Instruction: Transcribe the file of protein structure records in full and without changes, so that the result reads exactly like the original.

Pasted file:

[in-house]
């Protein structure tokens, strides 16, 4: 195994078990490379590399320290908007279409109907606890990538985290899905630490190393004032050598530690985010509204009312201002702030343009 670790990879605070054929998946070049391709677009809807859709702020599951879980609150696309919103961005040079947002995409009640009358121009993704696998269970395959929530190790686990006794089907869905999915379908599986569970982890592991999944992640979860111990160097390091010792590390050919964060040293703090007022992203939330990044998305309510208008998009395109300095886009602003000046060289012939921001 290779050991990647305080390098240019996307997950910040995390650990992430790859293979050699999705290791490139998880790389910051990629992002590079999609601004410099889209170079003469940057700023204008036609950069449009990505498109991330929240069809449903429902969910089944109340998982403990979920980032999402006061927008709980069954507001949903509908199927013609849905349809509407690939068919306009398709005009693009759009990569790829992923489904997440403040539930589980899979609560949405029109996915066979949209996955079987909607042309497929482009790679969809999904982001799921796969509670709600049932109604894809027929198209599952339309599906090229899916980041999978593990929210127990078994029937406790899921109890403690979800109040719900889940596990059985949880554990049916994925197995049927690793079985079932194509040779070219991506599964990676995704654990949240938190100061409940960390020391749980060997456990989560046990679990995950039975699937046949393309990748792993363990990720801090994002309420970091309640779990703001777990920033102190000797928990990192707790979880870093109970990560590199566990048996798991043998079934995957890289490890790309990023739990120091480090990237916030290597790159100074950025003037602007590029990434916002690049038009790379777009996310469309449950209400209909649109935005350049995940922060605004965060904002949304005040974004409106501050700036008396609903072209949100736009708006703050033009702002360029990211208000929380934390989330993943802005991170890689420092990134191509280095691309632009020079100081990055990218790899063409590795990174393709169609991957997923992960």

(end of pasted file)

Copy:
[in-house]
């Protein structure tokens, strides 16, 4: 195994078990490379590399320290908007279409109907606890990538985290899905630490190393004032050598530690985010509204009312201002702030343009 670790990879605070054929998946070049391709677009809807859709702020599951879980609150696309919103961005040079947002995409009640009358121009993704696998269970395959929530190790686990006794089907869905999915379908599986569970982890592991999944992640979860111990160097390091010792590390050919964060040293703090007022992203939330990044998305309510208008998009395109300095886009602003000046060289012939921001 290779050991990647305080390098240019996307997950910040995390650990992430790859293979050699999705290791490139998880790389910051990629992002590079999609601004410099889209170079003469940057700023204008036609950069449009990505498109991330929240069809449903429902969910089944109340998982403990979920980032999402006061927008709980069954507001949903509908199927013609849905349809509407690939068919306009398709005009693009759009990569790829992923489904997440403040539930589980899979609560949405029109996915066979949209996955079987909607042309497929482009790679969809999904982001799921796969509670709600049932109604894809027929198209599952339309599906090229899916980041999978593990929210127990078994029937406790899921109890403690979800109040719900889940596990059985949880554990049916994925197995049927690793079985079932194509040779070219991506599964990676995704654990949240938190100061409940960390020391749980060997456990989560046990679990995950039975699937046949393309990748792993363990990720801090994002309420970091309640779990703001777990920033102190000797928990990192707790979880870093109970990560590199566990048996798991043998079934995957890289490890790309990023739990120091480090990237916030290597790159100074950025003037602007590029990434916002690049038009790379777009996310469309449950209400209909649109935005350049995940922060605004965060904002949304005040974004409106501050700036008396609903072209949100736009708006703050033009702002360029990211208000929380934390989330993943802005991170890689420092990134191509280095691309632009020079100081990055990218790899063409590795990174393709169609991957997923992960």